Is there a file or folder on your computer that you’d like to hide? Perhaps you share a computer, and want to keep some documents under wraps. Maybe there’s a file you want to keep on your computer, but don’t want to see every day. Or maybe, just maybe, you’re worried about keeping a particular file from prying eyes.
If you want to hide something around your house, you’ve got two options. First off, you can hide it somewhere insecure — like under the rug — and hope that no one thinks to look there. Or, secondly, you can lock it up in a safe where people can’t get in without some serious effort. The same is true for your files. You can make them harder to find with obscurity, or you can protect them with encryption. Let’s go over some tips both methods, starting with how to hide your files.
How to hide any file or folder in Windows
Hiding a file or a folder in Windows only takes a few clicks. Open the File Explorer in Windows, then select the files or folders you’d like to hide (you can select multiple files by holding the CTRL key and clicking them). Then, click View at the top of the window to reveal that section of the ribbon, where you’ll Hide selected items.
Click that button to instantly hide your files. You won’t see the file(s) — assuming the computer is set not to show hidden files, that is — and other users won’t have any way of knowing they exist. This isn’t foolproof, however. Right beside the button we used to hide our files is an option called Hidden files, which, when clicked, shows the hidden files. Click that and the files you thought were hidden files will be revealed.
Hiding files in Windows isn’t intended to be a security function, but more so a convenience. You can leave a file or folder on your computer without having to see it, which is useful for configuration files that programs occasional leave behind. It’s good that these files exist, but not necessary that you see them. If there are files you’ve created that you feel the same way about, hiding them might be a good idea. If there’s something on your computer you don’t want other people to access, though, you need another level of protection.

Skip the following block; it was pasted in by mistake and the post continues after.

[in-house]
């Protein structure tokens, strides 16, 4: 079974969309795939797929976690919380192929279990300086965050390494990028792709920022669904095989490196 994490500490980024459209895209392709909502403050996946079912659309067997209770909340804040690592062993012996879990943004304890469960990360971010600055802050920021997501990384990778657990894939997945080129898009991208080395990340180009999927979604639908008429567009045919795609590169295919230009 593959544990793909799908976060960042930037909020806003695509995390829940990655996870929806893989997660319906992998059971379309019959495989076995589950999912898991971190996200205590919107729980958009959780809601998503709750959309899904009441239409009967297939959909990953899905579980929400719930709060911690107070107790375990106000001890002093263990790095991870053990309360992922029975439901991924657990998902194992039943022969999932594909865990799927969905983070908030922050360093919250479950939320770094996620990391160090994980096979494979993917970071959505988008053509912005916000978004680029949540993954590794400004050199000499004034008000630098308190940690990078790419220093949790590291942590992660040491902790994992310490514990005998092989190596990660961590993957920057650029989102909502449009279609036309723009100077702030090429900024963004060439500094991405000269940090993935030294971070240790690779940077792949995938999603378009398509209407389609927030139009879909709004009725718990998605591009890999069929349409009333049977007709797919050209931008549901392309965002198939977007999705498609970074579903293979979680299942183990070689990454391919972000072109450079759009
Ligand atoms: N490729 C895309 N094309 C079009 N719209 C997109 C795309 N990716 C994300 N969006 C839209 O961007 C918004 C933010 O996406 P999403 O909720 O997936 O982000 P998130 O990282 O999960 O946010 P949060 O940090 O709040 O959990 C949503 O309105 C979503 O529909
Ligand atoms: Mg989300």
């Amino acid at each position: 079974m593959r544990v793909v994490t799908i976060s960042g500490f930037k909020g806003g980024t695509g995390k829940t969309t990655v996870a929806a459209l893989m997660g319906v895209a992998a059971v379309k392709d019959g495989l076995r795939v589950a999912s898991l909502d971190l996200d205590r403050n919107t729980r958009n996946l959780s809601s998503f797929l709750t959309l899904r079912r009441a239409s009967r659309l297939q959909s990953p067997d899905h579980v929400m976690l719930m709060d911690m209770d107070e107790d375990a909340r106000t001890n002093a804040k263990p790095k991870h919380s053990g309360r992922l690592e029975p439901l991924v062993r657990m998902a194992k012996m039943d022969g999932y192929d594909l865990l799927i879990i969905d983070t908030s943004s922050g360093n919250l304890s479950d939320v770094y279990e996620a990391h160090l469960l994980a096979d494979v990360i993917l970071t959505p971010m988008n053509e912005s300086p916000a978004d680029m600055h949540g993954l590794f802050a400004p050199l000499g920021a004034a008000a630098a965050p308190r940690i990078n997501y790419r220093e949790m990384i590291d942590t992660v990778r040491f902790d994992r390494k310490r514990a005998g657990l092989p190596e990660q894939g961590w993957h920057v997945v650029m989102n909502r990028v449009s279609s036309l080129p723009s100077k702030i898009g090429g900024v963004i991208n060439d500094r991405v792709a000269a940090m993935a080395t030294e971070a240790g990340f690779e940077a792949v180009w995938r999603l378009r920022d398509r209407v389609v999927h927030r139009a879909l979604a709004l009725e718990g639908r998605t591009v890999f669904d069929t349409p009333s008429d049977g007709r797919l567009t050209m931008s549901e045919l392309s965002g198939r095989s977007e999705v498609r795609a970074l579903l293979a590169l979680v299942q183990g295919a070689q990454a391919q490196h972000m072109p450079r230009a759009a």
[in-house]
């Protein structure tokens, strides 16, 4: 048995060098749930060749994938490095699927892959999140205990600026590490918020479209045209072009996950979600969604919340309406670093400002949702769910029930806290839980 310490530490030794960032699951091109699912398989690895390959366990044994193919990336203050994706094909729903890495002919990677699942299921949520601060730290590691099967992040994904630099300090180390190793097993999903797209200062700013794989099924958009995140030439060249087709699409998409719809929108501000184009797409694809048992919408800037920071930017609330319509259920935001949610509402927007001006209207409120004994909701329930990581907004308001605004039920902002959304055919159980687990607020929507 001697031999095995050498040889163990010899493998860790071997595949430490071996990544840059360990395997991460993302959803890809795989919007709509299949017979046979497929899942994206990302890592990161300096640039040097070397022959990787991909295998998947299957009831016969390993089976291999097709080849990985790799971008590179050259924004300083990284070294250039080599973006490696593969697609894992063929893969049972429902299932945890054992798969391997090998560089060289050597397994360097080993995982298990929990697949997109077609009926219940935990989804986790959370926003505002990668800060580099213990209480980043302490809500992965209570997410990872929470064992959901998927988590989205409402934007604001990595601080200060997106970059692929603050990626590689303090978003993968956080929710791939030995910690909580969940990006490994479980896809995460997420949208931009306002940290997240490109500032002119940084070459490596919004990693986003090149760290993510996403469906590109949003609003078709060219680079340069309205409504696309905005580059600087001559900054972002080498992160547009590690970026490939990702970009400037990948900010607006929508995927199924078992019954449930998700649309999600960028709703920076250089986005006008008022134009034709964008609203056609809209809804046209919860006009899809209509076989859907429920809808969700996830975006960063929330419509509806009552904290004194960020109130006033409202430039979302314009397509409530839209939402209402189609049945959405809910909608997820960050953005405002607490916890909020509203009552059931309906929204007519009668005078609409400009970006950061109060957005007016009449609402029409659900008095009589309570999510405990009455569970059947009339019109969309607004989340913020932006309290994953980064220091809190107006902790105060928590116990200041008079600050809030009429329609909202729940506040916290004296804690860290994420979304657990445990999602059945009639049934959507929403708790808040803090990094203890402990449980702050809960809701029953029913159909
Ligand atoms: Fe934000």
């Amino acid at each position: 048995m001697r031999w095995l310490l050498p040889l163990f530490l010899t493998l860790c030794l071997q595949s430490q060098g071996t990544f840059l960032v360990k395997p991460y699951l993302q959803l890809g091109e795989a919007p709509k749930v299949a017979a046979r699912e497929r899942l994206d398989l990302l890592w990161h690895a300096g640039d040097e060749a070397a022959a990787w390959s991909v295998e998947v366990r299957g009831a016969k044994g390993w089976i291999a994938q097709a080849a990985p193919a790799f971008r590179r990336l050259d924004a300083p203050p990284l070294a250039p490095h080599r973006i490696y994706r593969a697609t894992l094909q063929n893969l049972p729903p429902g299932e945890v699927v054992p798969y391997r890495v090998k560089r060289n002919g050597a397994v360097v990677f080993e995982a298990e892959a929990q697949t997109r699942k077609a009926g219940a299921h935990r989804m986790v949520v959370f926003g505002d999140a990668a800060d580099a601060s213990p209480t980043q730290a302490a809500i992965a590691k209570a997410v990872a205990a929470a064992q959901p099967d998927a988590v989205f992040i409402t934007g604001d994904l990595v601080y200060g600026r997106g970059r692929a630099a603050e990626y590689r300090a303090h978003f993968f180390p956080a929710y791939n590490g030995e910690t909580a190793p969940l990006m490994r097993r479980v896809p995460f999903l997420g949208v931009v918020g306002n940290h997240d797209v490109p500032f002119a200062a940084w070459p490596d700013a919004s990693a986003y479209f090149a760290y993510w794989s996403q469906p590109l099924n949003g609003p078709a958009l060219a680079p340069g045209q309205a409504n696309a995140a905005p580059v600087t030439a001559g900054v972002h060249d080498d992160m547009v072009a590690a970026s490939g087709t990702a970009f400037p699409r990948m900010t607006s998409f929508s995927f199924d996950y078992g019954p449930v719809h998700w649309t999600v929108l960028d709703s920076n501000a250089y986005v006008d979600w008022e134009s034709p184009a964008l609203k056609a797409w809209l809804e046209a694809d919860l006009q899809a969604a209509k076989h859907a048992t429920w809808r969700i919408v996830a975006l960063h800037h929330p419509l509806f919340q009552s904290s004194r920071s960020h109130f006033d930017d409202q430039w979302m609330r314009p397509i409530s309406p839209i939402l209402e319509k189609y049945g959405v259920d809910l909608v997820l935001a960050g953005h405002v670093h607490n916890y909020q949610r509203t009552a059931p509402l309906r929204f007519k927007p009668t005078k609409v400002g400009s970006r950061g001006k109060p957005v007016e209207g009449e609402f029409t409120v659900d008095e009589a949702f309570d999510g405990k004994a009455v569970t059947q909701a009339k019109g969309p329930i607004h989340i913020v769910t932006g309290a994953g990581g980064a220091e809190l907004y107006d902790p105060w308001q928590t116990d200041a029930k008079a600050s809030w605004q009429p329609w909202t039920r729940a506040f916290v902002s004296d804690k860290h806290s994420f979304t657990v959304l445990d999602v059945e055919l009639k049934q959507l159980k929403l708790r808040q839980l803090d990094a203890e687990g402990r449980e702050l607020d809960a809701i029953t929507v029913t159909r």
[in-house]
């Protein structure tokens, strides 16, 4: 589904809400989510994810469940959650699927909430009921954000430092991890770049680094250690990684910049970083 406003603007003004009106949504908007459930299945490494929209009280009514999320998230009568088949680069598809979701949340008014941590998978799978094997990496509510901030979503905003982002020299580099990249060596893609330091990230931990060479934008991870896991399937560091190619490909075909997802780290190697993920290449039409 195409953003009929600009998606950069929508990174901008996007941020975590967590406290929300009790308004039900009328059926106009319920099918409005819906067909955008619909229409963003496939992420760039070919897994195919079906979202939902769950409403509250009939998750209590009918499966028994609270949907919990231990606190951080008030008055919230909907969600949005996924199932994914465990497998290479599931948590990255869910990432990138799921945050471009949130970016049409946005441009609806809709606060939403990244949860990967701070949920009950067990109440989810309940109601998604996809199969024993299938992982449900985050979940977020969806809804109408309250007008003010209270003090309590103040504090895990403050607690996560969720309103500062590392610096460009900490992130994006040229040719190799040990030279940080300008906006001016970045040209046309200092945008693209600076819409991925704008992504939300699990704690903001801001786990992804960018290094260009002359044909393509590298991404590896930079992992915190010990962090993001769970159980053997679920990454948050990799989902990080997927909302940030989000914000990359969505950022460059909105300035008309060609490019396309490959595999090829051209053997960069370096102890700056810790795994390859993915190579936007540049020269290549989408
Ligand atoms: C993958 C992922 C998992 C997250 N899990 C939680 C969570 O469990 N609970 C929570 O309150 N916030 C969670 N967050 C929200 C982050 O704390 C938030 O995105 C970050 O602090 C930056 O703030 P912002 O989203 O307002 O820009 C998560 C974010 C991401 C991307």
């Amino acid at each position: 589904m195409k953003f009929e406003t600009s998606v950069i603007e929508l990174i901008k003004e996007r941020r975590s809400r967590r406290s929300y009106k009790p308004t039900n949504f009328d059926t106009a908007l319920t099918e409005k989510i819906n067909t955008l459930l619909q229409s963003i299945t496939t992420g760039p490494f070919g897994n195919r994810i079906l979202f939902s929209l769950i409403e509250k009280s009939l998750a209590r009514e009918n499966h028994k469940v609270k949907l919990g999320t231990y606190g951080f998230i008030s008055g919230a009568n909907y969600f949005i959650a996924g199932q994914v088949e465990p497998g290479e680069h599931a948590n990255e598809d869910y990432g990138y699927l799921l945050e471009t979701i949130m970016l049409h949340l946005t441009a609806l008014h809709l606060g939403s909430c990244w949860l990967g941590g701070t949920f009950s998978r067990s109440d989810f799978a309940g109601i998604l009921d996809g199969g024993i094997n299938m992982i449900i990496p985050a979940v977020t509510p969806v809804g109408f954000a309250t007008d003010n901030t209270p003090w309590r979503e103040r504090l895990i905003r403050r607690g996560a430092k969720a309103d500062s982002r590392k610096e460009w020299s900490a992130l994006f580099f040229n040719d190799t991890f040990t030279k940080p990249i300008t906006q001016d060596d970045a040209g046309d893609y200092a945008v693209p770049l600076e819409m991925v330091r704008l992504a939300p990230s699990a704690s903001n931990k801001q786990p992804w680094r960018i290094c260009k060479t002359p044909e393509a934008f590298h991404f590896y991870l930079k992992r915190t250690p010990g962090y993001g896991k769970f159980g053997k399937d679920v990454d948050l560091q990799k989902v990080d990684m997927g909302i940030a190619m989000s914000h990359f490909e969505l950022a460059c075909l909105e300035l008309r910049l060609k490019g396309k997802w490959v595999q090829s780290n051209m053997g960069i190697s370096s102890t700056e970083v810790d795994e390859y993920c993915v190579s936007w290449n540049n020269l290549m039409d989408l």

How to encrypt a file or folder with 7Zip
One simple way to protect a file or folder from being seen by other users is to store it in a password-protected archive. We’ve previously explained how to do this using 7Zip, a free program for opening and creating compressed files, but below is a quick overview for those not looking for a full tutorial.
Launch 7Zip, then locate the file or folder you’d like to hide inside an encrypted archive. Select your files, then click Add.
Afterward, create a ZIP file or 7Zip file and add a password in the encryption section. Click Okay when you’re done, and rest assured know that you’ve created a password-protected archive containing your files. Your files cannot be opened without the password, which provides better protection than if you had simply hidden them. Of course, there’s nothing stopping you from also hiding the encrypted archive. And you can make things a little more complicated, if you want.
Throw people off by renaming a file with the wrong extension
Here’s another quick trick if you really want to keep people from opening your files. Rename the extension.
You could rename a text (.txt) file so that it looks like a JPG (.jpg), for instance, leaving anyone who tries to open it with an error message. Just rename the file to something incorrect, but instead of changing the name before the period, change the file extension following it. You’ll be warned not to do this, of course.
Encrypt your entire hard drive
If you’re still concerned about someone finding a particular file or files on your computer, you can go a step further by encrypting your entire computer. There are several options to do so, but if you’re using Windows 7 or later, we recommended using the built-in BitLocker service. You can find it by searching for “BitLocker” in the Start Menu, or by browsing the Control Panel.
You can use BitLocker to encrypt your entire hard drive, which will require users to enter a password in order to access any file. Even if an expert pulls your hard drive out of your computer and tries to examine the files, they probably won’t get far without your password. System-wide encryption is the only way to go if you want to keep your files truly hidden. Just don’t lose your password!